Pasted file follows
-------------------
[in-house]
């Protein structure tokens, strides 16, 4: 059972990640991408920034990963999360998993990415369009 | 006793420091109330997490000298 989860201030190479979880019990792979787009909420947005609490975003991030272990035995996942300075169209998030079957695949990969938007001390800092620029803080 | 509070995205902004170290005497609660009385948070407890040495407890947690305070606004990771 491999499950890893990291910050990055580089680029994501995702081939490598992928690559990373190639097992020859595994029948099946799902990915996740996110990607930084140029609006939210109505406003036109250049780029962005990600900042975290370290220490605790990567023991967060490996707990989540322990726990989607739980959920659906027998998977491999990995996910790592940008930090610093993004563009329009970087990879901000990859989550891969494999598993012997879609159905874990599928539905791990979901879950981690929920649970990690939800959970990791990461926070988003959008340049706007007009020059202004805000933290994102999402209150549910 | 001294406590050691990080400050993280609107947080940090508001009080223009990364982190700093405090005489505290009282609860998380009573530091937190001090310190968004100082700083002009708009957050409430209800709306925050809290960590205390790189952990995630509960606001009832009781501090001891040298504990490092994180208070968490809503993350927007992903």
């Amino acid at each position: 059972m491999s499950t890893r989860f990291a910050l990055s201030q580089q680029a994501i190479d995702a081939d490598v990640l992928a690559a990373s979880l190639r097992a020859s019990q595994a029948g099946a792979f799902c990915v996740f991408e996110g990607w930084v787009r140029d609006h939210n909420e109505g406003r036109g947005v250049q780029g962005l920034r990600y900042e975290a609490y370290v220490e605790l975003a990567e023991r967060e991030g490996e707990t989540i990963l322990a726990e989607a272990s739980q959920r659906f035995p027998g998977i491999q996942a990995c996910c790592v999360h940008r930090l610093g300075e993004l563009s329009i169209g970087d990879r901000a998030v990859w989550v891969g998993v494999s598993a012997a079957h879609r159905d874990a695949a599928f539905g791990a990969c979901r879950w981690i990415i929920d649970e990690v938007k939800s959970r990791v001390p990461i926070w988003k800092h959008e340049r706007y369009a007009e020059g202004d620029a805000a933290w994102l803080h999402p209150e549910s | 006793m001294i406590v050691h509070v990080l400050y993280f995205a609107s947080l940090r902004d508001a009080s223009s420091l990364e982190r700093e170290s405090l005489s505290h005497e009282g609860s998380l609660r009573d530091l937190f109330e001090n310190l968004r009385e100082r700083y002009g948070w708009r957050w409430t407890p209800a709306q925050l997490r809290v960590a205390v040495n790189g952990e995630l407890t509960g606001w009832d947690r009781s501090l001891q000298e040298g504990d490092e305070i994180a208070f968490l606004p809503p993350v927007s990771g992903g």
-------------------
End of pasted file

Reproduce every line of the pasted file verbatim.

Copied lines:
[in-house]
């Protein structure tokens, strides 16, 4: 059972990640991408920034990963999360998993990415369009 | 006793420091109330997490000298 989860201030190479979880019990792979787009909420947005609490975003991030272990035995996942300075169209998030079957695949990969938007001390800092620029803080 | 509070995205902004170290005497609660009385948070407890040495407890947690305070606004990771 491999499950890893990291910050990055580089680029994501995702081939490598992928690559990373190639097992020859595994029948099946799902990915996740996110990607930084140029609006939210109505406003036109250049780029962005990600900042975290370290220490605790990567023991967060490996707990989540322990726990989607739980959920659906027998998977491999990995996910790592940008930090610093993004563009329009970087990879901000990859989550891969494999598993012997879609159905874990599928539905791990979901879950981690929920649970990690939800959970990791990461926070988003959008340049706007007009020059202004805000933290994102999402209150549910 | 001294406590050691990080400050993280609107947080940090508001009080223009990364982190700093405090005489505290009282609860998380009573530091937190001090310190968004100082700083002009708009957050409430209800709306925050809290960590205390790189952990995630509960606001009832009781501090001891040298504990490092994180208070968490809503993350927007992903």
């Amino acid at each position: 059972m491999s499950t890893r989860f990291a910050l990055s201030q580089q680029a994501i190479d995702a081939d490598v990640l992928a690559a990373s979880l190639r097992a020859s019990q595994a029948g099946a792979f799902c990915v996740f991408e996110g990607w930084v787009r140029d609006h939210n909420e109505g406003r036109g947005v250049q780029g962005l920034r990600y900042e975290a609490y370290v220490e605790l975003a990567e023991r967060e991030g490996e707990t989540i990963l322990a726990e989607a272990s739980q959920r659906f035995p027998g998977i491999q996942a990995c996910c790592v999360h940008r930090l610093g300075e993004l563009s329009i169209g970087d990879r901000a998030v990859w989550v891969g998993v494999s598993a012997a079957h879609r159905d874990a695949a599928f539905g791990a990969c979901r879950w981690i990415i929920d649970e990690v938007k939800s959970r990791v001390p990461i926070w988003k800092h959008e340049r706007y369009a007009e020059g202004d620029a805000a933290w994102l803080h999402p209150e549910s | 006793m001294i406590v050691h509070v990080l400050y993280f995205a609107s947080l940090r902004d508001a009080s223009s420091l990364e982190r700093e170290s405090l005489s505290h005497e009282g609860s998380l609660r009573d530091l937190f109330e001090n310190l968004r009385e100082r700083y002009g948070w708009r957050w409430t407890p209800a709306q925050l997490r809290v960590a205390v040495n790189g952990e995630l407890t509960g606001w009832d947690r009781s501090l001891q000298e040298g504990d490092e305070i994180a208070f968490l606004p809503p993350v927007s990771g992903g």